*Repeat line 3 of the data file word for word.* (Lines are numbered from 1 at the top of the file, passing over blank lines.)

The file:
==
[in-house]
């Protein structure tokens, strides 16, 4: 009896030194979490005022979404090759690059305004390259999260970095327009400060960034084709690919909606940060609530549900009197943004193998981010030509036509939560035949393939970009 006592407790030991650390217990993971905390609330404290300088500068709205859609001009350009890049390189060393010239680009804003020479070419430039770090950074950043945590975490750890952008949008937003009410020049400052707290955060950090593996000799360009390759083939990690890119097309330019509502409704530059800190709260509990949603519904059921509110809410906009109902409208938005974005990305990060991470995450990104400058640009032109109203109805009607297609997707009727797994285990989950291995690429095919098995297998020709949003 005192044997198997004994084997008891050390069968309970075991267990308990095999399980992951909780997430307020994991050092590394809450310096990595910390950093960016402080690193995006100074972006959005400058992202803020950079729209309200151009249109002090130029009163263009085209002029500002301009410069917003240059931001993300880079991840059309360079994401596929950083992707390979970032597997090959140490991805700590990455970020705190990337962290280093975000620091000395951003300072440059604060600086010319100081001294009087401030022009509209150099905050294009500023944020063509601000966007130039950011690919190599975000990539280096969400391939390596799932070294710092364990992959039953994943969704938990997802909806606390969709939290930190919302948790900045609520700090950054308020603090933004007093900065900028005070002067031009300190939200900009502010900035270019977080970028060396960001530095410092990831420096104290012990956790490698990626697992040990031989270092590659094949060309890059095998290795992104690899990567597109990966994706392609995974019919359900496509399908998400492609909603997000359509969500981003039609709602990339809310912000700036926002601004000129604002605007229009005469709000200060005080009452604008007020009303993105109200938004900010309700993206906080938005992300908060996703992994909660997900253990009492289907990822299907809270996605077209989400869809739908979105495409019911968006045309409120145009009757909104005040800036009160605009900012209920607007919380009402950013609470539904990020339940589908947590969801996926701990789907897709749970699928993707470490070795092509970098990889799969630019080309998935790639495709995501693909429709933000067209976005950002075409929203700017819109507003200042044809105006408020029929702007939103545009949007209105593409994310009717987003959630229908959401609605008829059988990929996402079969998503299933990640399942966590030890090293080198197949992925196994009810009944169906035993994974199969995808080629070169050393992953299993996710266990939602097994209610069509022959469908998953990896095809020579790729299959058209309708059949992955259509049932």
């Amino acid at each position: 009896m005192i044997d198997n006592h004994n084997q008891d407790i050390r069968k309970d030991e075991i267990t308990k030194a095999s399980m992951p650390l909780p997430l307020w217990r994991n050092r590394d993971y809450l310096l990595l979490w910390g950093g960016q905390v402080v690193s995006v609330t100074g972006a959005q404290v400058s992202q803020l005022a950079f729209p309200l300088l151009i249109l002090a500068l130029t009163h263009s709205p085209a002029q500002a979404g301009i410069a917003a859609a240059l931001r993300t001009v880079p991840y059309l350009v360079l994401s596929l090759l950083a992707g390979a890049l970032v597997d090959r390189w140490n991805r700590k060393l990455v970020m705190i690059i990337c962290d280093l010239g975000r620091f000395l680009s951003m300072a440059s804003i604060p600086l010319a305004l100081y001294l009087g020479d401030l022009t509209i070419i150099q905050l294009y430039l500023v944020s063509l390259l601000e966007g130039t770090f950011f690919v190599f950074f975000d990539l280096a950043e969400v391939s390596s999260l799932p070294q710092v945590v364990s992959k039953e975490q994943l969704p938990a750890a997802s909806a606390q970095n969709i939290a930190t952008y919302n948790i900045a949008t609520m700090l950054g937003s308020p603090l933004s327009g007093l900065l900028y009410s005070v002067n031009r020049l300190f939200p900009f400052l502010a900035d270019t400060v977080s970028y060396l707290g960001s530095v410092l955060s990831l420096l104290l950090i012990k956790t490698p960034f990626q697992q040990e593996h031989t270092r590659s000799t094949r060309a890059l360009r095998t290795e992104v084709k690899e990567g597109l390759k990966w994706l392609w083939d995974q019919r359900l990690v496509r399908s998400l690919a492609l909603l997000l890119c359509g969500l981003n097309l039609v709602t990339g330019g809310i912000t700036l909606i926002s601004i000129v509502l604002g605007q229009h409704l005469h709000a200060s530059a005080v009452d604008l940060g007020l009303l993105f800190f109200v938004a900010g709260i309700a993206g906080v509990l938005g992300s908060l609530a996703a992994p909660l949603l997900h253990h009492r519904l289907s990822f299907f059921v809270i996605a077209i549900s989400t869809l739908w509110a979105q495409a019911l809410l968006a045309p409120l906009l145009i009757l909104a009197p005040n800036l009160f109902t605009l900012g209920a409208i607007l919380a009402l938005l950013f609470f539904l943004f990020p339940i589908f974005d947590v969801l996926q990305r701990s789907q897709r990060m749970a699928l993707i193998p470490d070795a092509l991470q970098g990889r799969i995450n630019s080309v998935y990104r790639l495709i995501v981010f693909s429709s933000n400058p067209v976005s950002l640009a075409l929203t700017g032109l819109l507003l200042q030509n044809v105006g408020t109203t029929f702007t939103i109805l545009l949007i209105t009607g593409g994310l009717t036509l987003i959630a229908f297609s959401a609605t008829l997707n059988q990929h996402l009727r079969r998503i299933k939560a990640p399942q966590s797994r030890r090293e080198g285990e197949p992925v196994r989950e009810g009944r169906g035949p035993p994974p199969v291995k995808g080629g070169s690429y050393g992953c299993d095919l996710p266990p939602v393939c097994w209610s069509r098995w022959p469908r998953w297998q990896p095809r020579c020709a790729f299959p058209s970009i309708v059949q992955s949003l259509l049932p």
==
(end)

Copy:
């Amino acid at each position: 009896m005192i044997d198997n006592h004994n084997q008891d407790i050390r069968k309970d030991e075991i267990t308990k030194a095999s399980m992951p650390l909780p997430l307020w217990r994991n050092r590394d993971y809450l310096l990595l979490w910390g950093g960016q905390v402080v690193s995006v609330t100074g972006a959005q404290v400058s992202q803020l005022a950079f729209p309200l300088l151009i249109l002090a500068l130029t009163h263009s709205p085209a002029q500002a979404g301009i410069a917003a859609a240059l931001r993300t001009v880079p991840y059309l350009v360079l994401s596929l090759l950083a992707g390979a890049l970032v597997d090959r390189w140490n991805r700590k060393l990455v970020m705190i690059i990337c962290d280093l010239g975000r620091f000395l680009s951003m300072a440059s804003i604060p600086l010319a305004l100081y001294l009087g020479d401030l022009t509209i070419i150099q905050l294009y430039l500023v944020s063509l390259l601000e966007g130039t770090f950011f690919v190599f950074f975000d990539l280096a950043e969400v391939s390596s999260l799932p070294q710092v945590v364990s992959k039953e975490q994943l969704p938990a750890a997802s909806a606390q970095n969709i939290a930190t952008y919302n948790i900045a949008t609520m700090l950054g937003s308020p603090l933004s327009g007093l900065l900028y009410s005070v002067n031009r020049l300190f939200p900009f400052l502010a900035d270019t400060v977080s970028y060396l707290g960001s530095v410092l955060s990831l420096l104290l950090i012990k956790t490698p960034f990626q697992q040990e593996h031989t270092r590659s000799t094949r060309a890059l360009r095998t290795e992104v084709k690899e990567g597109l390759k990966w994706l392609w083939d995974q019919r359900l990690v496509r399908s998400l690919a492609l909603l997000l890119c359509g969500l981003n097309l039609v709602t990339g330019g809310i912000t700036l909606i926002s601004i000129v509502l604002g605007q229009h409704l005469h709000a200060s530059a005080v009452d604008l940060g007020l009303l993105f800190f109200v938004a900010g709260i309700a993206g906080v509990l938005g992300s908060l609530a996703a992994p909660l949603l997900h253990h009492r519904l289907s990822f299907f059921v809270i996605a077209i549900s989400t869809l739908w509110a979105q495409a019911l809410l968006a045309p409120l906009l145009i009757l909104a009197p005040n800036l009160f109902t605009l900012g209920a409208i607007l919380a009402l938005l950013f609470f539904l943004f990020p339940i589908f974005d947590v969801l996926q990305r701990s789907q897709r990060m749970a699928l993707i193998p470490d070795a092509l991470q970098g990889r799969i995450n630019s080309v998935y990104r790639l495709i995501v981010f693909s429709s933000n400058p067209v976005s950002l640009a075409l929203t700017g032109l819109l507003l200042q030509n044809v105006g408020t109203t029929f702007t939103i109805l545009l949007i209105t009607g593409g994310l009717t036509l987003i959630a229908f297609s959401a609605t008829l997707n059988q990929h996402l009727r079969r998503i299933k939560a990640p399942q966590s797994r030890r090293e080198g285990e197949p992925v196994r989950e009810g009944r169906g035949p035993p994974p199969v291995k995808g080629g070169s690429y050393g992953c299993d095919l996710p266990p939602v393939c097994w209610s069509r098995w022959p469908r998953w297998q990896p095809r020579c020709a790729f299959p058209s970009i309708v059949q992955s949003l259509l049932p």